The old portrait went with us and passed more than a dozen years in a third floor closet. Then my mother sent it to my house as I was then married and had closets of my own.
My mother never liked the portrait. Her taste had been formed in the period that considered such a thing of necessity a daub. Tastes vary, however, and to me the portrait is far better than I was taught to believe. As I see it, a portrait that follows one with its eye, and alters its expression, as the thought of the beholder alters, is worthy of a place of honour on the wall.
All of this makes me feel I must have known more about him than I can, so let us revert to a few facts, -- they are woefully few and this is why.
No one now living can ever have known Dr. Yale. He was born in 1802 , the next to youngest son of Amerton Yale, who had served with the Connecticut Militia, and Mercy Scoville Yale, his second wife. He was graduated from Harvard, and in medicine in 1829.
Soon after leaving medical school, he went to the island of Martha's Vineyard to visit a classmate, and, on arrival, found that the Island Doctor had recently died. Whether some accident took place just then, or whether there might have been more than the usual quota of illnesses to need attention is not known, but his friends invited him to become their doctor and he accepted the call. In 1839 he married Maria Allen Luce of Tisbury.
From that time on his life must have been more than busy, though he had time to earn the following which appears in an old Yale Genealogy: "A Doctor of no ordinary eminence, he was as such respected and beloved by all who knew him."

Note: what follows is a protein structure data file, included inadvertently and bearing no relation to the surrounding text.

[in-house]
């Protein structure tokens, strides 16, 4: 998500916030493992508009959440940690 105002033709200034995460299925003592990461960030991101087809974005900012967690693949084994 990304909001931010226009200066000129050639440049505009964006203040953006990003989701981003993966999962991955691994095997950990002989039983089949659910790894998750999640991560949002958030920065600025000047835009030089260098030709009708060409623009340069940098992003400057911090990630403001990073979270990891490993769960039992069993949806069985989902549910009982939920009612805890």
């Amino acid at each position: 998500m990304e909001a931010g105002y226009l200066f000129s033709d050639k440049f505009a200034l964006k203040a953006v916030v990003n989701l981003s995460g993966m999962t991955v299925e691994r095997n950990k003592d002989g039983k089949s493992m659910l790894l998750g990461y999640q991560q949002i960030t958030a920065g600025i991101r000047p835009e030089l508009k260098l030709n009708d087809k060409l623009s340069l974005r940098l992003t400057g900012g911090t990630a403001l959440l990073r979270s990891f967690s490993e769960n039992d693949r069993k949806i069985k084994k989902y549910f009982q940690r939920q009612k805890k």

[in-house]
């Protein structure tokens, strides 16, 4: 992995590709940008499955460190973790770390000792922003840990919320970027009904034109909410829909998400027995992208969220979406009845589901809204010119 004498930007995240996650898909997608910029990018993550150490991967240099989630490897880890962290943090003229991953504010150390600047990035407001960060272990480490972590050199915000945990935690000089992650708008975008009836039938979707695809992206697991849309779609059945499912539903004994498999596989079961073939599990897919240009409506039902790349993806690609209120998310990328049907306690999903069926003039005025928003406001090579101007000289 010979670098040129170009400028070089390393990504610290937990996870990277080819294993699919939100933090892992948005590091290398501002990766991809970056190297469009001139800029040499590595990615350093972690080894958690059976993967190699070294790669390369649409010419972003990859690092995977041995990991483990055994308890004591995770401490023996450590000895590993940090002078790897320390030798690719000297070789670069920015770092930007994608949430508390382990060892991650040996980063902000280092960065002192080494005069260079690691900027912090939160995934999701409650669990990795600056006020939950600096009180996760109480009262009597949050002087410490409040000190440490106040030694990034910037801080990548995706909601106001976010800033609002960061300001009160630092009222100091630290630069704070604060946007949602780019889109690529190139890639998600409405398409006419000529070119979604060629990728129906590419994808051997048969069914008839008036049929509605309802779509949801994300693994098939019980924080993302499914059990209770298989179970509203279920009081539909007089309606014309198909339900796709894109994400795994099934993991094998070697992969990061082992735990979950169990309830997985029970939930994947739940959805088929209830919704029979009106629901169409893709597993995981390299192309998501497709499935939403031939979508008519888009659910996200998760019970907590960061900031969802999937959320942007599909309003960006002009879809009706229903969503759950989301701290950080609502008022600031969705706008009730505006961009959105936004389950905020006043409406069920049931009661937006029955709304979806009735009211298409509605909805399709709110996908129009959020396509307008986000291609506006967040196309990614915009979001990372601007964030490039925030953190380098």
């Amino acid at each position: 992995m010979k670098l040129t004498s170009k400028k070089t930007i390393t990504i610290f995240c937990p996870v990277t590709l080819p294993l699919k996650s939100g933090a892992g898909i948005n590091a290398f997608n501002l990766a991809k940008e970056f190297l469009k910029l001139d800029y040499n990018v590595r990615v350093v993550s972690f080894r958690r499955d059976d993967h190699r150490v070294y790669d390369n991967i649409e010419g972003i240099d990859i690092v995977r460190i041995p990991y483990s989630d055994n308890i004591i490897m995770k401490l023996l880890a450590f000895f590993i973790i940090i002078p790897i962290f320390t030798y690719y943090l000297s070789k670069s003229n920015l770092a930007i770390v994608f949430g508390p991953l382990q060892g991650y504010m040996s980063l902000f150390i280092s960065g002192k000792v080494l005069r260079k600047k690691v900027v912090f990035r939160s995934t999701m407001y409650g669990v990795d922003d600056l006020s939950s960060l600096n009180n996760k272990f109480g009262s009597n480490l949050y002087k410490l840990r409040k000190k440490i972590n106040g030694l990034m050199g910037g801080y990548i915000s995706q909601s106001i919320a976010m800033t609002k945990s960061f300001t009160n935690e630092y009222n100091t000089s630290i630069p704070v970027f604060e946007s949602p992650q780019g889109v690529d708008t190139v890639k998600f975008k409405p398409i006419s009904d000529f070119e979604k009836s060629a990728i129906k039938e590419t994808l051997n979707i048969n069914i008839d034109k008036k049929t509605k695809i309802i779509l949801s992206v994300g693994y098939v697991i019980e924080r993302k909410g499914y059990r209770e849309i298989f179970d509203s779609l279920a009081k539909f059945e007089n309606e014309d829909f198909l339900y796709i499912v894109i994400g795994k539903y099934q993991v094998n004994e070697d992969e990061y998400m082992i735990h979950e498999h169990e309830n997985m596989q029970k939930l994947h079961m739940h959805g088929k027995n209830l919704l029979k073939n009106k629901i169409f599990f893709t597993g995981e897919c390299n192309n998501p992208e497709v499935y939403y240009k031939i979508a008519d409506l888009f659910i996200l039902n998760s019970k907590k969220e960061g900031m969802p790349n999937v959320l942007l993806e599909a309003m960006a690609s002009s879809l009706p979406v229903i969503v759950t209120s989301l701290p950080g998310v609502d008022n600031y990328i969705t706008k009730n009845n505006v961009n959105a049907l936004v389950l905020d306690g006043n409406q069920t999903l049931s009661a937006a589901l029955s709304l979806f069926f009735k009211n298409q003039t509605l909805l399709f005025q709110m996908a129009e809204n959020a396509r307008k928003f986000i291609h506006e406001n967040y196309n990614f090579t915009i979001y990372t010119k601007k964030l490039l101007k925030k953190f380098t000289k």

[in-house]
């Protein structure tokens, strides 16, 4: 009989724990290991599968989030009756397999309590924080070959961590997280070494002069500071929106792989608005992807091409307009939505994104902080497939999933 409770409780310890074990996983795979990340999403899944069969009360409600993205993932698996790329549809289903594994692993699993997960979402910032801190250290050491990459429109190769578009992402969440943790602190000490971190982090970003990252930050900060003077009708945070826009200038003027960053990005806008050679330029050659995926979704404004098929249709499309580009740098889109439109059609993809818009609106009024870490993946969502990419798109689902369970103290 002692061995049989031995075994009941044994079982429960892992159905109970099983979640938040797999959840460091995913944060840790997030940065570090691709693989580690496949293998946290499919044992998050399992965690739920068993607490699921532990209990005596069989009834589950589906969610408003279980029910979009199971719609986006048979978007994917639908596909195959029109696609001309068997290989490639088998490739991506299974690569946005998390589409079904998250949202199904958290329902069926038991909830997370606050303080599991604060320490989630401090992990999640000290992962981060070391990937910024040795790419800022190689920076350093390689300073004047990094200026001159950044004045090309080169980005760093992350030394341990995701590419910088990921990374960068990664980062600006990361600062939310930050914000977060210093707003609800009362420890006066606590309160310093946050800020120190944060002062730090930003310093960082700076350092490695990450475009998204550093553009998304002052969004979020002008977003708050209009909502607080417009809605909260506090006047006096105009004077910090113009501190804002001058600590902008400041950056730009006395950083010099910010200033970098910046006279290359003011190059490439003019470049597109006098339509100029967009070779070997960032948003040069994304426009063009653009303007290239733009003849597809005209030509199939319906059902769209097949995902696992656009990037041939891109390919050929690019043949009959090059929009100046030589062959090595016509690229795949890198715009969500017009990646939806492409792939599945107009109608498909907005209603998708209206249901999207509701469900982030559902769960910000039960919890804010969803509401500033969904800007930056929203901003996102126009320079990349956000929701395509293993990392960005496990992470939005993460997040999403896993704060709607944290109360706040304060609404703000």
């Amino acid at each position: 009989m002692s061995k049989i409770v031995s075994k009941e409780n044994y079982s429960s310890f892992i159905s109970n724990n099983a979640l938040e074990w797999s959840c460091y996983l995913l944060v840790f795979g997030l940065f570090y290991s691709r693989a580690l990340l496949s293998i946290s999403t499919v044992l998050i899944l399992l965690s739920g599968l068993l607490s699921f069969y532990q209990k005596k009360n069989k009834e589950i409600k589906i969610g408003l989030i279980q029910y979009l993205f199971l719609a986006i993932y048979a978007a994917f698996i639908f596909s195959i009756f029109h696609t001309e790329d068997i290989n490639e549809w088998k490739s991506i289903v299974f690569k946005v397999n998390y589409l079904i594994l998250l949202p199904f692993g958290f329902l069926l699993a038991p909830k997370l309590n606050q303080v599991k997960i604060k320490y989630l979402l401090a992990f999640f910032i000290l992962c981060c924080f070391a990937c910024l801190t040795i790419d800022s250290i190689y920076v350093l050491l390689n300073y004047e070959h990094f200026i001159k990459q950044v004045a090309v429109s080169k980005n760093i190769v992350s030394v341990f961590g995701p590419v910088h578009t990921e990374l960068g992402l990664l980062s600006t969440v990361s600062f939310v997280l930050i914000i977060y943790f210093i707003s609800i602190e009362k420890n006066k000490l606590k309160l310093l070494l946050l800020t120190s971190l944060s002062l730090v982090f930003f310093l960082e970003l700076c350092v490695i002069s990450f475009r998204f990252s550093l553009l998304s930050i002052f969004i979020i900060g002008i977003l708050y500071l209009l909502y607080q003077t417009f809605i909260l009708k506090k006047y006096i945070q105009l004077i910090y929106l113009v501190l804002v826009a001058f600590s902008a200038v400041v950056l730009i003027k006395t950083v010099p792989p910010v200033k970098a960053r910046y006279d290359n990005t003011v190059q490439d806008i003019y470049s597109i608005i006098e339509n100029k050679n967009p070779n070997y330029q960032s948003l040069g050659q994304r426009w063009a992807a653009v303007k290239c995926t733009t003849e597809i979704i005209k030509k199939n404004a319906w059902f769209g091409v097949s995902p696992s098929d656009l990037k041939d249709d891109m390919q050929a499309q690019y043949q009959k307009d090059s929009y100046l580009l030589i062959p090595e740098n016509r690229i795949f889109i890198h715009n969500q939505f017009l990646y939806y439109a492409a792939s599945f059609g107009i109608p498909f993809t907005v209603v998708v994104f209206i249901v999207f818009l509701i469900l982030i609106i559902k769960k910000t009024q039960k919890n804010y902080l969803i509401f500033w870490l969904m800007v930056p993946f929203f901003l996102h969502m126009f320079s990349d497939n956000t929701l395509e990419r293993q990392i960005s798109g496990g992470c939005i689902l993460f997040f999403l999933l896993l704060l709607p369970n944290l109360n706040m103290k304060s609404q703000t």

Unfortunately, some ten years later, a boat came in from 'foreign parts' bringing a crew down with 'ship fever,' who were badly in need of the doctor's assistance. The end was clear, he treated them, caught the fever, and died in 1849 in the 47th year of a useful life.
He was a great loss to the widowed mothers of many families who had grown to depend on his judgment.
His wife, Maria Allen Yale, had been named after the Maria Allen who was one of the three young girls whose patriotism burst into flame with the blowing up of the 'Liberty Pole' before the Revolution.
This Liberty Pole was a fine upstanding flagstaff that stood in Holmes Hole during the years before 1775. A British ship is said to have anchored in the harbor and the captain admiring the straight strength of it, sought to buy, if not take, it to repair his own mast. He told the town fathers of the day, who demurred.